As I approached this section of trail, I was uneasy, didn’t think I could do it, and had no confidence. It is very steep, very quick, and has a slight turn at the bottom right before you come back up a very steep climb over rocks on the other side. I went down it anyway. Rookie move. At the bottom, my front wheel got caught and I was thrown over my handlebars and hit this pile of rocks.
Here is what I was reminded of by this experience:
- When you want to do something, commit fully to it. Had I not hesitated and believed I could do it, I would have had a better chance of success. I didn’t think I could do it and look what happened, I failed, miserably. Let’s look at this from an exercise and weight loss perspective. You have to commit to the plan and BELIEVE that you can do it.
- Start small, don’t jump in over your head. I should have started to progress my skills on less intimidating features of the trail. Same with exercise, beginners should progress in a manner that is appropriate for them. They shouldn’t start by doing the workout plan that JJ Watt does in his off-season workouts.
- Get back up and try it a different way. Isn’t the definition of insanity “doing the same thing over and over and expecting a different result”? If at first you don’t succeed, figure out what went wrong, implement a different strategy and try again. Don’t quit because of one bad experience.
- Have a community of support. I got better by riding with other mountain bikers. They encouraged me and helped me tremendously by watching them. With exercise, hire a trainer, workout with a friend or spouse, or join a class, these are all ways that being around others can lead to your success.
If I had given up after my first try, and not asked to ride with other mountain bikers, I would never have been able to do this.
That’s the same spot I fell, now I have conquered it! Now I have an activity that I love, and can enjoy for many years to come.
Are you bored with your current go to meals? Do you lack extensive culinary skills? If you answered “yes” to both questions, you’ll like this recipe. Not only is it healthy and taste good, it’s easy to make.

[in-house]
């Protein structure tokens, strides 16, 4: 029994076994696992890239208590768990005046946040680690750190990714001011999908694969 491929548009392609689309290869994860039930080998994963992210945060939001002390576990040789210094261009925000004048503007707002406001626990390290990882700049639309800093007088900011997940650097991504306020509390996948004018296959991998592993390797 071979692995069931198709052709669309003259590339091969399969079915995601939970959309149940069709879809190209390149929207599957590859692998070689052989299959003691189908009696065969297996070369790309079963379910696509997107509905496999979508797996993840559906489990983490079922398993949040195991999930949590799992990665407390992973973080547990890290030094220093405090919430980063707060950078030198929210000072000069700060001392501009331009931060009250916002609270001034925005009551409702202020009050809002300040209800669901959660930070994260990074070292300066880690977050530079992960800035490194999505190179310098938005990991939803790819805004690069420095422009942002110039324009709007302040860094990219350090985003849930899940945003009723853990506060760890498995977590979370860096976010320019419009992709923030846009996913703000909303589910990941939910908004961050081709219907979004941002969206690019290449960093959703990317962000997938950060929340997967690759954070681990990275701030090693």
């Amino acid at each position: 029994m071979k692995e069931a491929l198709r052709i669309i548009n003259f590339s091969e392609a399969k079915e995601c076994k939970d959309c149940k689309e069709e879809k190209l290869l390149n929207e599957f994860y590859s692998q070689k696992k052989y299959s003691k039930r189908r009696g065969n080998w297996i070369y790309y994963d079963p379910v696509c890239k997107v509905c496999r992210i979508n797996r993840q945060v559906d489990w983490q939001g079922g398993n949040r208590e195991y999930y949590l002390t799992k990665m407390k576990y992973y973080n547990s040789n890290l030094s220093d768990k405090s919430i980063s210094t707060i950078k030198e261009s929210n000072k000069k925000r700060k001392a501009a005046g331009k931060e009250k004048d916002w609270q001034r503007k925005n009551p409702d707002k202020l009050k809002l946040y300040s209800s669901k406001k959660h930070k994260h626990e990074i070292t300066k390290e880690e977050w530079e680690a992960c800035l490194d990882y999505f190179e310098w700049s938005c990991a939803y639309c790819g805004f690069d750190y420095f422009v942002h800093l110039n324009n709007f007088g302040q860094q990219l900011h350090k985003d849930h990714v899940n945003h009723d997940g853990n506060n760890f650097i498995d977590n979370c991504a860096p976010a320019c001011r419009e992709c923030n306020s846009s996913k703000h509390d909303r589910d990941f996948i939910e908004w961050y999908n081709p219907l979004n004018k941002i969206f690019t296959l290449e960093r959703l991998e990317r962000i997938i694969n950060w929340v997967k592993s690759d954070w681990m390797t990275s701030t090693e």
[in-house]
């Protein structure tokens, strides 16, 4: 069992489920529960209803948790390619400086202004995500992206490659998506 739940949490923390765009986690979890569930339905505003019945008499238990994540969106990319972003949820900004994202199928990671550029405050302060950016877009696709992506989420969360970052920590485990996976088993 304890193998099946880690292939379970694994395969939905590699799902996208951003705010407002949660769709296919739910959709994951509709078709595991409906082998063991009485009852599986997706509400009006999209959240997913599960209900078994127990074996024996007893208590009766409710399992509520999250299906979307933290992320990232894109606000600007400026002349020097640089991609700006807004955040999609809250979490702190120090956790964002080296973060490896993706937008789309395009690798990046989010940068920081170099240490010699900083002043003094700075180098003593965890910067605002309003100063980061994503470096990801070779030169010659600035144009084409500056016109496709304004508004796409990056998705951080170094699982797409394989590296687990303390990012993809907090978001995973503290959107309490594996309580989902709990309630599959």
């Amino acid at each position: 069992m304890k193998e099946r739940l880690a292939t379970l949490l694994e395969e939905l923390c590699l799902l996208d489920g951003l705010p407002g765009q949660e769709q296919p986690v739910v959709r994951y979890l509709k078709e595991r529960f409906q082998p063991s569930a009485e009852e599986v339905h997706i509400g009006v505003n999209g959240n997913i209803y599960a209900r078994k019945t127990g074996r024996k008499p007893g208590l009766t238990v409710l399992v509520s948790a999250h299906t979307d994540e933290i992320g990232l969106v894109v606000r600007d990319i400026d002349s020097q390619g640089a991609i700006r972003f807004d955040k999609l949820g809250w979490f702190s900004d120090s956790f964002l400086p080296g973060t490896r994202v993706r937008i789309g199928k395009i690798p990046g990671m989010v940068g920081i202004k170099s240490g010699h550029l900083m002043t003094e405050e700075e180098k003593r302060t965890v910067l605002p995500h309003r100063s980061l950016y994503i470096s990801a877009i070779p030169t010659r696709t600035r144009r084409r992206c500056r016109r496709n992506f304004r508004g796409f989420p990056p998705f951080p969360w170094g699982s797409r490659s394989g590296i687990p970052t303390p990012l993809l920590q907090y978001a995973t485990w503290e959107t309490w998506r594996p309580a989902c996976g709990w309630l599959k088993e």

Here’s how to make it:
1. Trim any fat off of however many chicken breasts you desire to cook. I like to cook several extra so I have meals ready for later.
2. Place the chicken breasts in a slow cooker and cover with a jar of your favorite salsa.
3. Cook on low for 4 hours. I find that any longer will make it too dry.
4. Wait 4 hours.
1. Cut 3 (or however you want to make) avocados into 8 slices.
2. Cut an equal number of tomatoes into wedges of similar size to your avocado slices.
3. Finely chop cilantro on a cutting board and add the avocados, tomatoes, and cilantro into a bowl.
4. Add lime juice to taste and toss until the lime juice and cilantro are mixed well with the avocados and tomatoes.
As you can see, this doesn’t take much skill, time, or ingredients to make. Enjoy!
Ever find yourself short on time and an hour long workout just sounds too overwhelming right now? Try a dumbbell circuit. You’ll build muscle, strength, and endurance while keeping your heart rate up. It’s a great way to raise your metabolism in 15 minutes or less.
2 DB Reverse Lunge
2 DB Single Leg RDL
Bent Over Row
To cut down time, use the same weight for all 4 exercises, using little to no rest between each exercise. Your weakest of the 4 exercises will dictate the weight you use. The number of sets and reps vary depending on your ability and your training goal. This can also be done as conditioning at the end of a longer workout, using lighter weights.
With summer vacations coming soon, don’t let travel derail your progress. Even a 10 minute workout is better than no workout. Your body will thank you. Here is an example of a workout you can do in a hotel room with minimal equipment and get it done fast!
What you’ll need:
TRX Suspension Trainer + door anchor
Sliders (furniture movers)
A wide chair or a bed
How it’s done:
Perform 10 reps of each exercise (each side if there is a right and left), with as little rest as possible between exercises. Rest for 30-60 seconds between rounds and repeat for 3-4 rounds.
TRX Single Leg Squat
TRX Rotational Row
Single Leg Hip Thrust (use a chair or the bed)
Push-Up + (use the bed or a dresser if you can’t do a push-up from the floor)